Debunking The 'Aramco IPO Valuation' Argument For Higher Oil Prices

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Includes: ARMCO, BNO, DBO, DNO, DTO, DWT, OIL, OILK, OILX, OLEM, OLO, SCO, SZO, UCO, USL, USO, UWT
by: Robert Boslego

Summary

Aramco IPO based on notional valuation of $2 trillion.

But Aramco worth much less due to royalty and tax payments to government.

Sovereign and long-term oil price risks also hurt valuation.

Even $70 oil won't do the trick.

Argument for $70 oil based on false assumptions.

An Aramco valuation figure of $2 trillion has been bandied about in connection with an IPO of 5% being worth $100 billion. And so the argument goes that Saudi Arabia will do whatever it takes to get higher prices so that its $2 trillion valuation will be realized. Therefore, oil prices will rise to $65 or $70 per barrel.

The primary fallacy of this argument is that Aramco's valuation would only be a fraction of the $2 trillion desired valuation, even if oil prices were $70 and expected to stay at that level. It's important to understand that Saudi Aramco does not own the oil reserves. The government does. Aramco has a monopoly to produce from these reserves.

Thus, any valuation will not be based on the value of the reserve base but most likely on the discounted cash flows into the future, which depend on the profit per barrel and the quantity of oil produced. Government officials have said Aramco pays a 20% royalty and an 85% tax rate.

I performed net present value calculations with the following assumptions (per barrel):

Price = $70

Royalty = 20% = $14

Production Cost = $10

Gross Margin = $46

Tax = 85% = $39.1

Net = $6.9

Volume = 10 million b/d

Period = 70 years

Discount Rate = 10%

NPV = $ 251 billion

This valuation is only 12.5% of the $2 trillion valuation desired. An IPO of 5% would yield $12.5 billion in proceeds, not the $100 billion being floated. Furthermore, investors would have to accept the sovereign risk, which would probably require a higher discount rate, further reducing the valuation. Khalid al-Falih, the Saudi energy minister has said that the government will continue to make "sovereign decisions" regarding the company's production and investments: "(Investors) are going to have to accept it. It is part of the package."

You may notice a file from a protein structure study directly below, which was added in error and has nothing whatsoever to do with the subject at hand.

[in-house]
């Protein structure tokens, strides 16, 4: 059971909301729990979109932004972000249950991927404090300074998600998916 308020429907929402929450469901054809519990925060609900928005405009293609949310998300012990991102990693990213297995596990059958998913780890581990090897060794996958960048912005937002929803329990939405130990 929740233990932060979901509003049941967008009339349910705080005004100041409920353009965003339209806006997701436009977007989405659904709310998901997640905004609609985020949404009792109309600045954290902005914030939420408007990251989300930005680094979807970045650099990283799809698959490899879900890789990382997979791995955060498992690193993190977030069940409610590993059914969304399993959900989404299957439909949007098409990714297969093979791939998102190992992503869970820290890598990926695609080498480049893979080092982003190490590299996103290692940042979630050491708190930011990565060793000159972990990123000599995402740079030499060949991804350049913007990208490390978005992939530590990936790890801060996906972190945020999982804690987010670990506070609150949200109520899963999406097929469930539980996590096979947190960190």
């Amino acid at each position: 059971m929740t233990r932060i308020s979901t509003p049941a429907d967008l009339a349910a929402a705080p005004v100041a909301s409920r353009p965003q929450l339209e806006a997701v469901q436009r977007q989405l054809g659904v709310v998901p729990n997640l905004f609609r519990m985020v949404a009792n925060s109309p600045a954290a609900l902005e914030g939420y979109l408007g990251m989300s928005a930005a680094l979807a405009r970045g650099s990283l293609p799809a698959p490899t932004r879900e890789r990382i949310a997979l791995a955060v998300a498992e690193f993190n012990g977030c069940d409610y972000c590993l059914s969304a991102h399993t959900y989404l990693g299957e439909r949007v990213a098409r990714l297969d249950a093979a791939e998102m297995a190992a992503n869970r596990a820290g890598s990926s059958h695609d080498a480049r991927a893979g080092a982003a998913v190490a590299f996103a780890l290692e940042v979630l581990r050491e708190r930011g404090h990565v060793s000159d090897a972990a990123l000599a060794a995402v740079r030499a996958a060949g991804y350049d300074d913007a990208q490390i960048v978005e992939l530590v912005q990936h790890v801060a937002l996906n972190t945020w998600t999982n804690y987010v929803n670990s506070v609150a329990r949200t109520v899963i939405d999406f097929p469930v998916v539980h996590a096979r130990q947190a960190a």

Saudi Energy Minister Al-Falih.

Talks have been under way to move the tax rate to as low as 50 percent. But royalties and taxes provide income to support much of the country's annual budget. Even so, the valuation would not get anywhere in the ballpark, as shown in these calculations under different prices and tax rates:

Aramco Valuation ($ Bil)

Oil Price ($/b)

$ 40.00

$ 50.00

$ 60.00

$ 70.00

85% Tax

$ 120

$ 164

$ 208

$ 251

50% Tax

$ 200

$ 273

$ 346

$ 419

Wood Mackenzie Ltd has reportedly made a valuation of $400 billion, which is in the ballpark of my estimate above, assuming $70 oil and a 50% tax rate.

Beyond the sovereign risk, there is the long-term risk of the price of oil. Global demand for crude oil is likely to peak long before the 70-year production capacity of the reserves. One recent study projects oil demand peaking by 2030 in two of its three scenarios.

Last week, at the London IPE Week conference, Dieter Helm, economist and Professor of Energy Policy at the University of Oxford in the U.K., argued that history suggests prices are only heading one way - down. Ed Morse, head of Citibank's global commodity group, predicted that oil prices will drop to a 1968 valuation level.

Looking back, crude oil prices were just over $30/b in 1983 when NYMEX commenced trading crude oil futures. If oil prices had just retained their purchasing power, they would have to be about $74/b today. In other words, oil prices have not kept up with inflation over time.

Oil prices do not correlate with demand over time, contrary to common belief. Global demand has increased more than 60% since 1983, but so has production. And the large consuming nations have strategic petroleum reserves on hand to counter large price spikes as occurred during the 1970s and 1980s due to shortages.

Conclusions

I have strong doubts that the Aramco IPO will be launched due to a much lower valuation it would bring. But the bankers may figure out how to carve a piece out of Aramco to offer.

However, I am not banking on the argument that oil prices have to go to $70/b because of the Aramco IPO. Saudi Arabia can see the writing on the wall for long-term oil prices, which is why they want to sell. Bankers are all but certain to see it the same way.

Disclosure: I/we have no positions in any stocks mentioned, and no plans to initiate any positions within the next 72 hours.

I wrote this article myself, and it expresses my own opinions. I am not receiving compensation for it (other than from Seeking Alpha). I have no business relationship with any company whose stock is mentioned in this article.

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